That next morning the Judge set high on his bench.  I felt like that man could look right into my soul.  I suppose he had been the judge over life and death of many men through his long career and he could see if someone was truly guilty or innocent just by looking in their eyes.  And there the old Judge was, looking into my eyes, deep, like holes being bored right through my heart and into my soul.  I wanted to cry out, “I’m innocent!!”  But just then I looked into the crowd and there was Frank and Mary side by side.  Frank with wide eyes and Mary with an expressionless face.  She knew the consequences as well.  I swallowed hard and looked back at the judge.  He said, “Son, if you have even one alibi, then we can all go home.  But as it stands, you were identified in your long coat under a bright street lamp as killing Levi.”  I’ll ask you again, “Do you have an alibi as to your whereabouts last night?”

I took that long stare the judge was giving me and I gave it right back to him.  Slowly I said, “No. I do not.”

The judge then laid sentence down with a slam of his gavel.  Guilty, punishment is death by hanging.

My eyelids slowly closed dissolving the stare the judge and I were locked into.

That evening the sound of hammers and construction filled the air outside of the jailhouse.  The scaffolding went up until I could hear them testing the rope and slipknot with a bag of sand.  The whizzing sound with a snap of the rope at the end.  The snap would break my neck and instantly render me unconscious, the death would a bit slower as the tightening rope would squeeze my neck until I could no longer breathe.  I didn’t know if death would be instant or torturous but what I did know is that it was coming.  Soon.


The sun would be setting in an hour when I was led out to the scaffolding.  There were hundreds of people there, people I’d never seen before in my life, likely from other towns.  I felt a slight amusement at how fast news could travel but not travel accurately.  The Deputy pushed me along through the crowds and to the steps which i climbed slowly.  At the top of the platform stood a man in a black hood with eyes peering through holes cut out.  “Eyes of the devil.”, I thought.  Eyes who had taken many men’s last breath away with a pull of a lever.  A man who hid behind anonymity who was a killer as bad as any outlaw, as heartless as the devil himself, there amongst all of these God-fearing people.  He was likely one of use, no way to know.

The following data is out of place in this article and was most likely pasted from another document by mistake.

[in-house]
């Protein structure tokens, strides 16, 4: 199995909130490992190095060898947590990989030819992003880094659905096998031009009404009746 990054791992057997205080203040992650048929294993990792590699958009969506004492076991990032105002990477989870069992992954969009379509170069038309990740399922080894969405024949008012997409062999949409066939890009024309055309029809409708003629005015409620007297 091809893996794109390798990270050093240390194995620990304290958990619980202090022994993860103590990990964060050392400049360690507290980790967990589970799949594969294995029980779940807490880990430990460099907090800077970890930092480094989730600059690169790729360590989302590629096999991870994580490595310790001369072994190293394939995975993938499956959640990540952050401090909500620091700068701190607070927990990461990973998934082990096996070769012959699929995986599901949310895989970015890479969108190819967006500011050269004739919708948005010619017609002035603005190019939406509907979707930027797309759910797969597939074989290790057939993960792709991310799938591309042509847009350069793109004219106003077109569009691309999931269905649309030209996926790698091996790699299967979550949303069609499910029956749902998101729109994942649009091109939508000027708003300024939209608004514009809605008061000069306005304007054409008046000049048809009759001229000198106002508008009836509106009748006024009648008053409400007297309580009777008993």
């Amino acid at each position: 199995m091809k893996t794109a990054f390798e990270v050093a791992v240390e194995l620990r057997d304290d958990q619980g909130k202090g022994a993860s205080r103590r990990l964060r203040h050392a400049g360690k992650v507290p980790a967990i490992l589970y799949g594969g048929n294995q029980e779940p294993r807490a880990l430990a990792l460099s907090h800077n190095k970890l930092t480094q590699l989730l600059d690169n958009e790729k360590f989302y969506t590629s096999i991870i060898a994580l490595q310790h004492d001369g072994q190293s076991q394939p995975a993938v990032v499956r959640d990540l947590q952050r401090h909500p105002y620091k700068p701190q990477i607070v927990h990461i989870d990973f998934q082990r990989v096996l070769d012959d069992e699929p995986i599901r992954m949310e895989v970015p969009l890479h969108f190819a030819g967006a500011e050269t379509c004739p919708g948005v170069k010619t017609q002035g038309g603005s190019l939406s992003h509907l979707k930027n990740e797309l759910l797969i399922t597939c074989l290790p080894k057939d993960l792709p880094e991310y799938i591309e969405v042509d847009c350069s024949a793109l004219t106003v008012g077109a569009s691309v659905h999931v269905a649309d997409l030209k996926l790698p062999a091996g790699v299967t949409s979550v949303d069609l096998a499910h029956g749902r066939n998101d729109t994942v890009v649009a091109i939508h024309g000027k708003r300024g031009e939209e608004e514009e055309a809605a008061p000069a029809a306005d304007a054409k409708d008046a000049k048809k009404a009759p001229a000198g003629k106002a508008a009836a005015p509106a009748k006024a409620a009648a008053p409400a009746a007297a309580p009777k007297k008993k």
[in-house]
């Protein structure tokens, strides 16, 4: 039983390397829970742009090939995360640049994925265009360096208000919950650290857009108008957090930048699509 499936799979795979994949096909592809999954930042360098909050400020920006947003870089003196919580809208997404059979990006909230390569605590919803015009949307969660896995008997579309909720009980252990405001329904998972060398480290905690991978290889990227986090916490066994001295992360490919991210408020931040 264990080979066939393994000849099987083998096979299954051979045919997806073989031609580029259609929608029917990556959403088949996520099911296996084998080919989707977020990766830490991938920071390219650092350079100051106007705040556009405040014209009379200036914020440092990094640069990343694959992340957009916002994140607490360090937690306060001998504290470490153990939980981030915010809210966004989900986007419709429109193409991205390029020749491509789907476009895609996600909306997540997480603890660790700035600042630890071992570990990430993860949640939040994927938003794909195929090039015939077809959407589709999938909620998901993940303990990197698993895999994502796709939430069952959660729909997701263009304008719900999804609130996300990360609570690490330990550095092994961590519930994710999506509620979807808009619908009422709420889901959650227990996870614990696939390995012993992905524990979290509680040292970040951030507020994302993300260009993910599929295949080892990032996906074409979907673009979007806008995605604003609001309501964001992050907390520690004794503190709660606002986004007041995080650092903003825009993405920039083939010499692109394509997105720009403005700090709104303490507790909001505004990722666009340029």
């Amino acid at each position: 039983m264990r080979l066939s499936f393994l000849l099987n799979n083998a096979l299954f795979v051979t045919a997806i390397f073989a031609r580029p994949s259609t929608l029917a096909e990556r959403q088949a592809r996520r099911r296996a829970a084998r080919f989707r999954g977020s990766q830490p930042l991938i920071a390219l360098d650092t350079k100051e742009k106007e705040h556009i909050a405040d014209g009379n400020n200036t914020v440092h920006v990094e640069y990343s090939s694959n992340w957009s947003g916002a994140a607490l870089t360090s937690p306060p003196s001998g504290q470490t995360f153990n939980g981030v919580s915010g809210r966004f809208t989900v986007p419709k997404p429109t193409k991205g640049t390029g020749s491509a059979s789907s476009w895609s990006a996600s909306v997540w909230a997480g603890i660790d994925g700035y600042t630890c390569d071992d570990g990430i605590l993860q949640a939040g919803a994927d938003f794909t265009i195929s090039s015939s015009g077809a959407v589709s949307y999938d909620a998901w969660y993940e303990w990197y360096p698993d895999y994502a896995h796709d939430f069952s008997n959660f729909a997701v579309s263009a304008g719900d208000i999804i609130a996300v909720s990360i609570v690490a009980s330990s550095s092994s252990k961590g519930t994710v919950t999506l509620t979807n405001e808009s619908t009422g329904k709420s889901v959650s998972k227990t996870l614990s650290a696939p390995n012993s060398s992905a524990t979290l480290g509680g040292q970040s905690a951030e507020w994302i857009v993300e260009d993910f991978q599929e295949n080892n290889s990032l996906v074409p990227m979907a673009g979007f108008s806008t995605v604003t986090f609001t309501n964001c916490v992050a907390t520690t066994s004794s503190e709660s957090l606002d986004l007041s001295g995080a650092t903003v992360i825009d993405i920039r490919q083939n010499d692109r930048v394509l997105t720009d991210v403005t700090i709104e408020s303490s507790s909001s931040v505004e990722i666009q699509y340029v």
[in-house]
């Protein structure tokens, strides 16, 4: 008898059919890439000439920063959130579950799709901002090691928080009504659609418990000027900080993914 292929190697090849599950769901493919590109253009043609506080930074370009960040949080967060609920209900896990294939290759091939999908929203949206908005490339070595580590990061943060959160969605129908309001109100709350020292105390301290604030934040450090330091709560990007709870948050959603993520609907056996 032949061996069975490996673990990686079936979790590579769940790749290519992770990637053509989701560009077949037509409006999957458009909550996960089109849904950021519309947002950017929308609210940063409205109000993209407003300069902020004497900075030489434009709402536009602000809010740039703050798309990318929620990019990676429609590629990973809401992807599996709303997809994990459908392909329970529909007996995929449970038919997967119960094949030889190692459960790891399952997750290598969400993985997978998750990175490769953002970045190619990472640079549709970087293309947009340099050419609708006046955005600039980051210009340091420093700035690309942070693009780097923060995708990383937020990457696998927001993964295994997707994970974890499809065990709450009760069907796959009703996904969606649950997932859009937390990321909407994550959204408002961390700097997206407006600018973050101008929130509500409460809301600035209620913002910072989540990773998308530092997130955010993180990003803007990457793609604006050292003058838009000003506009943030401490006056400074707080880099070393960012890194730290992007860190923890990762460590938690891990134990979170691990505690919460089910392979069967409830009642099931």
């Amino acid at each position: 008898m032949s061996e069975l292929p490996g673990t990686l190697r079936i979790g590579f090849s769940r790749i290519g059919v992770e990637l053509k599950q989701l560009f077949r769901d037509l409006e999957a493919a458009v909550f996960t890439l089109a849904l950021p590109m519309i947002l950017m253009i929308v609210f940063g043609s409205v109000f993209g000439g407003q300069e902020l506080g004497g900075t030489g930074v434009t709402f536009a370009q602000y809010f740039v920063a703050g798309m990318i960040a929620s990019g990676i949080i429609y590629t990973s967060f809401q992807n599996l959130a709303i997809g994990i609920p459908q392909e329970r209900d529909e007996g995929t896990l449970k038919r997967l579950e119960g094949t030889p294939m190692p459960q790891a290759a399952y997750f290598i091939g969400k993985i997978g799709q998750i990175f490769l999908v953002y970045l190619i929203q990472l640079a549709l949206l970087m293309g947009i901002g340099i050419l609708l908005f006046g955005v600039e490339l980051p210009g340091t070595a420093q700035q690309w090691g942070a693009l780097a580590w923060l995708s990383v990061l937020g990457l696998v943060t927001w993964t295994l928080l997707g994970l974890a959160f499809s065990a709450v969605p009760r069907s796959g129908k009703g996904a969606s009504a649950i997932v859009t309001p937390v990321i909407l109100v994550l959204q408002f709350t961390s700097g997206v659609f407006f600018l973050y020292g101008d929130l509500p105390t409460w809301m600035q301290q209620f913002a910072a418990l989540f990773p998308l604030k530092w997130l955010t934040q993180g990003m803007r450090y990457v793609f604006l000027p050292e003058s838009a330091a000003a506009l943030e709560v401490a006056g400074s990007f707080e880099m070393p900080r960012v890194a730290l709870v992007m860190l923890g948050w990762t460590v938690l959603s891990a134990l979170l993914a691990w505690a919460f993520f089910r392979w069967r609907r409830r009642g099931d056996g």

Forward I walked to the platform with the breakaway floor and stood.  The Sheriff came upon the platform and his Deputy who then tied my hands behind my back securely.  The Sheriff asked me if I had any last words.

My throat felt so dry I thought I might choke right then.  I swallowed hard and said, “My evil deeds will be washed of this world this day, but my love will transcend this body, this Earth, and this Age and Time and be with you always.”

I stepped back and the deputy put the hood over my head, the fabric stunk of damp burlap and all I could hear was mumblings and murmurs outside of my encasement.  The rope went over my head and around my neck as it was pulled snug.  My eyes burned and itched but I could not move my hands to relieve the irritation.  Then, suddenly the floor left my feet and my stomach hurled upwards.  I breathed in hard and then nothing but blackness.

Now I lay in this dark place in the blackest of nights.  I hear the rustling of leaves in the cold mountain air and I know it’s her.  She’s there crying, crying over my bones, shrouded in black.

Nobody knows, nobody sees.  Nobody knows, but me.

© Copyright 2019 Michael D. Donahoe. All rights reserved.

Add Your Comments:

More Romance Short Stories